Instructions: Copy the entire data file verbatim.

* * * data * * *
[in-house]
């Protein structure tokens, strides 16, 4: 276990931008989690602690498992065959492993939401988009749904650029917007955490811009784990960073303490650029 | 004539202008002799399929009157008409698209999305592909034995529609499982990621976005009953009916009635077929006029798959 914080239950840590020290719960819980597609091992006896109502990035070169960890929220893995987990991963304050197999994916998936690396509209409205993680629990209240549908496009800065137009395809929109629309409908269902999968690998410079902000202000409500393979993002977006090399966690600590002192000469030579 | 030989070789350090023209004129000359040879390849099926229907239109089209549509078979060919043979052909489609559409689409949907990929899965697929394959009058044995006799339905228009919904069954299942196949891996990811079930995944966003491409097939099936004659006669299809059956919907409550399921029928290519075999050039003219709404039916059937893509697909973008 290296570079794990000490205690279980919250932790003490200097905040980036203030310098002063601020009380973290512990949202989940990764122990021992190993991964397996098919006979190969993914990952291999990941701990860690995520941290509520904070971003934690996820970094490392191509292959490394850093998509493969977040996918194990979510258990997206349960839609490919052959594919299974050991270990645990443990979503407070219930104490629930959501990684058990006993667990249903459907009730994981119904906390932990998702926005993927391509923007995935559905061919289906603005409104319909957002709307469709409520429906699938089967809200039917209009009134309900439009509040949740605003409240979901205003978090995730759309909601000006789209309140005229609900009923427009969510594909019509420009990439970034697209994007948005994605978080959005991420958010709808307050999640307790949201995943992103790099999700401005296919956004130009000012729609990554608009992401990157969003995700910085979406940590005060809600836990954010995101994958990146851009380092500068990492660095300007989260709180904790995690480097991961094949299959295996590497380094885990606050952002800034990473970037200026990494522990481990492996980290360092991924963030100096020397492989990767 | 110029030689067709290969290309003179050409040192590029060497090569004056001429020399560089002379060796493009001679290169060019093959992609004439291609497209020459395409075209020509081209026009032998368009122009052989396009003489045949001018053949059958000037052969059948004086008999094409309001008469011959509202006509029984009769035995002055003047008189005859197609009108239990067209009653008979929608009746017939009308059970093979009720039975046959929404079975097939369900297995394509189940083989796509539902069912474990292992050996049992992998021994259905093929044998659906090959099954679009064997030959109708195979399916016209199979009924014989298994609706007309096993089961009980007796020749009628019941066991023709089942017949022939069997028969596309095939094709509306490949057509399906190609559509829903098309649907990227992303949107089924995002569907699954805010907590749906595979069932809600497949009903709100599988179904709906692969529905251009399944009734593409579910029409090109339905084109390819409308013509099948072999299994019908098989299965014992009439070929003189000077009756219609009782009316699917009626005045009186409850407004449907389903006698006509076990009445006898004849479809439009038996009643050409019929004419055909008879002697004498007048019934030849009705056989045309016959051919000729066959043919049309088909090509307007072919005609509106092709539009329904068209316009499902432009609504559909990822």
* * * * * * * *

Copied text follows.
[in-house]
């Protein structure tokens, strides 16, 4: 276990931008989690602690498992065959492993939401988009749904650029917007955490811009784990960073303490650029 | 004539202008002799399929009157008409698209999305592909034995529609499982990621976005009953009916009635077929006029798959 914080239950840590020290719960819980597609091992006896109502990035070169960890929220893995987990991963304050197999994916998936690396509209409205993680629990209240549908496009800065137009395809929109629309409908269902999968690998410079902000202000409500393979993002977006090399966690600590002192000469030579 | 030989070789350090023209004129000359040879390849099926229907239109089209549509078979060919043979052909489609559409689409949907990929899965697929394959009058044995006799339905228009919904069954299942196949891996990811079930995944966003491409097939099936004659006669299809059956919907409550399921029928290519075999050039003219709404039916059937893509697909973008 290296570079794990000490205690279980919250932790003490200097905040980036203030310098002063601020009380973290512990949202989940990764122990021992190993991964397996098919006979190969993914990952291999990941701990860690995520941290509520904070971003934690996820970094490392191509292959490394850093998509493969977040996918194990979510258990997206349960839609490919052959594919299974050991270990645990443990979503407070219930104490629930959501990684058990006993667990249903459907009730994981119904906390932990998702926005993927391509923007995935559905061919289906603005409104319909957002709307469709409520429906699938089967809200039917209009009134309900439009509040949740605003409240979901205003978090995730759309909601000006789209309140005229609900009923427009969510594909019509420009990439970034697209994007948005994605978080959005991420958010709808307050999640307790949201995943992103790099999700401005296919956004130009000012729609990554608009992401990157969003995700910085979406940590005060809600836990954010995101994958990146851009380092500068990492660095300007989260709180904790995690480097991961094949299959295996590497380094885990606050952002800034990473970037200026990494522990481990492996980290360092991924963030100096020397492989990767 | 110029030689067709290969290309003179050409040192590029060497090569004056001429020399560089002379060796493009001679290169060019093959992609004439291609497209020459395409075209020509081209026009032998368009122009052989396009003489045949001018053949059958000037052969059948004086008999094409309001008469011959509202006509029984009769035995002055003047008189005859197609009108239990067209009653008979929608009746017939009308059970093979009720039975046959929404079975097939369900297995394509189940083989796509539902069912474990292992050996049992992998021994259905093929044998659906090959099954679009064997030959109708195979399916016209199979009924014989298994609706007309096993089961009980007796020749009628019941066991023709089942017949022939069997028969596309095939094709509306490949057509399906190609559509829903098309649907990227992303949107089924995002569907699954805010907590749906595979069932809600497949009903709100599988179904709906692969529905251009399944009734593409579910029409090109339905084109390819409308013509099948072999299994019908098989299965014992009439070929003189000077009756219609009782009316699917009626005045009186409850407004449907389903006698006509076990009445006898004849479809439009038996009643050409019929004419055909008879002697004498007048019934030849009705056989045309016959051919000729066959043919049309088909090509307007072919005609509106092709539009329904068209316009499902432009609504559909990822």